2. Cross-over lunges – bring leg up and over, and then cross over the other leg instead of going straight.
3. Leg swings – Standing straight, reach your leg up and touch your opposite hand with the opposite leg. Keeping the planted leg straight.
4. Karaoke drill – Youtube this drill! It is a lateral movement drill involving twist overs and going back. Hard for me to explain without showing you 🙂
The technical drill can be simple as working on your running form. Doing 2x20m of running A’s (like marching), B’s (foot strikes) and C’s (most commonly known as butt kicks). If you have never done them before, my suggestion would to start with walking A,B and C’s, then to skipping and then ‘running’ the drills. Again, this is a drill that having someone watch you would be beneficial.
Lastly – before you start your running workout do 3x3om accels. Concentrate on your form here and get the body moving. You are about to work hard!
Make sure you grab a good drink of water before you start the workout. We usually take about 5 minutes in between the technical workout and the running workout.
I’ve given you a choice of three work-outs to run. I will probably add more examples later on. I do like to test out the running workouts prior to posting them on here both to make sure the workout works, but also so I can give more comprehensive advice. Also – anyone can really do these workouts, but they are probably best suited for those running a 5 or 10K race. You will need to add some laps for a marathon speed work session.
Note on pacing: everyone will probably run these workouts at a different pace. With my sprint workouts, we work with percentages and goal race times (we have some nifty charts). The athletes are asked to bring watches and keep track of their own pace/times. They sometimes group together, matching by abilities. The goal is that if you are running repeats – your first and last times should be very close to the same time. You should not be running full out on run #1 and having your next runs be crappy. It may take a workout or two to figure things out. I know that my 400m time will be somewhere near 1:35-1:40 – I hit that range of times pretty much every single time.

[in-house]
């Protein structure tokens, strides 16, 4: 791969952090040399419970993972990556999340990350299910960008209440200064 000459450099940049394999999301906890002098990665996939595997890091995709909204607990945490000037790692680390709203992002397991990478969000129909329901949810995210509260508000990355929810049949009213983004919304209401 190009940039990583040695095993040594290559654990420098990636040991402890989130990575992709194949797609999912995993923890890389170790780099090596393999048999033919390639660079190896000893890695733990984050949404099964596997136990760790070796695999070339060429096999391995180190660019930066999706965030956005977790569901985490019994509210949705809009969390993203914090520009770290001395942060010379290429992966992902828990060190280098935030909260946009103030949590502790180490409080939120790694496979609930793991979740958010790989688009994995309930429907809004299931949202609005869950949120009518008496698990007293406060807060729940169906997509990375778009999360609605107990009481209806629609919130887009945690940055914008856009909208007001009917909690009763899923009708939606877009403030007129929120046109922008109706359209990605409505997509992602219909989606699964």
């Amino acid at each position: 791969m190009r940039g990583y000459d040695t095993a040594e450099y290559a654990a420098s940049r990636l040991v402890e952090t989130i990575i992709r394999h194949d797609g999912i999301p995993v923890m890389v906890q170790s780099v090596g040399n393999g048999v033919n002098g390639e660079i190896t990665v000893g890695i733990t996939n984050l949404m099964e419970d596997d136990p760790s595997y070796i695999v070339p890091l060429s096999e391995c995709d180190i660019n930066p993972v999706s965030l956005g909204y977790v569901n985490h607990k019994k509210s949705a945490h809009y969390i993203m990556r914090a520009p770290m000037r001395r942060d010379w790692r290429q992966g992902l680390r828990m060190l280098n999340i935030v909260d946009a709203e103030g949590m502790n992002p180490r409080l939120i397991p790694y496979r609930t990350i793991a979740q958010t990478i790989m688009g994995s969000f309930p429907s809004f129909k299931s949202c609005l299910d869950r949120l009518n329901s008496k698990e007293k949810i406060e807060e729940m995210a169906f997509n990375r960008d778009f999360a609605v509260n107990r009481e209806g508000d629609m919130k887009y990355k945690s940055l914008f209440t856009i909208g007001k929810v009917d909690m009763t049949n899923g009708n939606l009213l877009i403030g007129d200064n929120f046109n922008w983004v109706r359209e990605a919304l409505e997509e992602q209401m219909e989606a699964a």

Just making sure – when I say run the track – make sure you are running in the inside lane. If you run in lane 8, you may find yourself running a longer distance 😉
Three Running Workouts – Do only one!
1600m+1200m+800m+400m “all out”
Suggested pace – run the 1600m, 1200m and 800m at your target race pace. Once you finish a segment, you are to jog or walk a full 400m as a recovery lap. You then go directly to the next segment – no stopping.
The 400m is meant to be a faster run or ‘all out’ – this is where I would hit my 1:35 4oom time. But just to be clear that is no where near my 400m sprint time 😉
400m + 4oom + 800m + 800m + 400m
Suggested pace – a fairly hard pace for the 400s. When wearing my garmin, I notice I am in the 3:30ish minute KM pace and hit 1:35 for a 400m. I am VERY steady during this run. Try not to sprint the first 200m and then struggle hard for the last 200.
For the 800s – if you can maintain that pace for 800m – go nuts. I slow it down a bit but still faster than race pace. Maybe around 4:00min KM’s. Again, steady is the key idea.
3x400m @ race pace or slightly faster – 45 second rest between each 400m
7 minute rest
2x400m @race pace or slightly faster – 45 second rest between the two 400m
7 minute rest
400m @ race pace or slightly faster
At this point we usually break down into circuits and do exercises as a group. There are thousands of circuit workouts available on the internet, so do your favorite circuit. If you really want me to make one up for you, just ask!
Run at least 2 laps at a slow, comfortable pace and follow-up with stretching.
That is it! This should take roughly 1.5 to two hours to complete. Again, if you have any questions or need clarification – please do not hesitate to email or contact me via Twitter